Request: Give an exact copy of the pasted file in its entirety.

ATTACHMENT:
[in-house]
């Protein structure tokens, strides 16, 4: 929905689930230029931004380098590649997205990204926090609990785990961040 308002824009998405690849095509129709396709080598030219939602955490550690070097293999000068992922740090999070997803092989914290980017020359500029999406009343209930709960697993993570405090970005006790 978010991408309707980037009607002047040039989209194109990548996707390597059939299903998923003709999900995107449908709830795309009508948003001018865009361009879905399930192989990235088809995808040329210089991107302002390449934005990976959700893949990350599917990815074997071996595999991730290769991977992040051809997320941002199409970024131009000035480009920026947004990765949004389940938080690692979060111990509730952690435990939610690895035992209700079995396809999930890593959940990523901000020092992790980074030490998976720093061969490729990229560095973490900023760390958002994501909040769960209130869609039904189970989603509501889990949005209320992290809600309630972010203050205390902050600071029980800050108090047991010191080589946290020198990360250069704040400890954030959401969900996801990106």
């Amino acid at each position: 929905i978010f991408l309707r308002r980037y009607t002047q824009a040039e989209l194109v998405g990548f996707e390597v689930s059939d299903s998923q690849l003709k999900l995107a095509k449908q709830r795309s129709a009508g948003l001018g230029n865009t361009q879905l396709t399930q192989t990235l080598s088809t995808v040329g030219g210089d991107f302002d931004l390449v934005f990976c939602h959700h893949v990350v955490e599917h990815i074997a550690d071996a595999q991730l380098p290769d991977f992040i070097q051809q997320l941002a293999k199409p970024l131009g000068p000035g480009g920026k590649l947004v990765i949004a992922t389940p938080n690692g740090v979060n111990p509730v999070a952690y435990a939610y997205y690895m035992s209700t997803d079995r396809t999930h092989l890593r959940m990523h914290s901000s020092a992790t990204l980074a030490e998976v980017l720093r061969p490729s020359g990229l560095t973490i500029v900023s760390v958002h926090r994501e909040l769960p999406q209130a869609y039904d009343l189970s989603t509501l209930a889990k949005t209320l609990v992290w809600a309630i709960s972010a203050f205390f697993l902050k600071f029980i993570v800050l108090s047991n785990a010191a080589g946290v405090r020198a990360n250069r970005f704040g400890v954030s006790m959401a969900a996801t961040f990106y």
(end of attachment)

[in-house]
């Protein structure tokens, strides 16, 4: 929905689930230029931004380098590649997205990204926090609990785990961040 308002824009998405690849095509129709396709080598030219939602955490550690070097293999000068992922740090999070997803092989914290980017020359500029999406009343209930709960697993993570405090970005006790 978010991408309707980037009607002047040039989209194109990548996707390597059939299903998923003709999900995107449908709830795309009508948003001018865009361009879905399930192989990235088809995808040329210089991107302002390449934005990976959700893949990350599917990815074997071996595999991730290769991977992040051809997320941002199409970024131009000035480009920026947004990765949004389940938080690692979060111990509730952690435990939610690895035992209700079995396809999930890593959940990523901000020092992790980074030490998976720093061969490729990229560095973490900023760390958002994501909040769960209130869609039904189970989603509501889990949005209320992290809600309630972010203050205390902050600071029980800050108090047991010191080589946290020198990360250069704040400890954030959401969900996801990106």
């Amino acid at each position: 929905i978010f991408l309707r308002r980037y009607t002047q824009a040039e989209l194109v998405g990548f996707e390597v689930s059939d299903s998923q690849l003709k999900l995107a095509k449908q709830r795309s129709a009508g948003l001018g230029n865009t361009q879905l396709t399930q192989t990235l080598s088809t995808v040329g030219g210089d991107f302002d931004l390449v934005f990976c939602h959700h893949v990350v955490e599917h990815i074997a550690d071996a595999q991730l380098p290769d991977f992040i070097q051809q997320l941002a293999k199409p970024l131009g000068p000035g480009g920026k590649l947004v990765i949004a992922t389940p938080n690692g740090v979060n111990p509730v999070a952690y435990a939610y997205y690895m035992s209700t997803d079995r396809t999930h092989l890593r959940m990523h914290s901000s020092a992790t990204l980074a030490e998976v980017l720093r061969p490729s020359g990229l560095t973490i500029v900023s760390v958002h926090r994501e909040l769960p999406q209130a869609y039904d009343l189970s989603t509501l209930a889990k949005t209320l609990v992290w809600a309630i709960s972010a203050f205390f697993l902050k600071f029980i993570v800050l108090s047991n785990a010191a080589g946290v405090r020198a990360n250069r970005f704040g400890v954030s006790m959401a969900a996801t961040f990106y």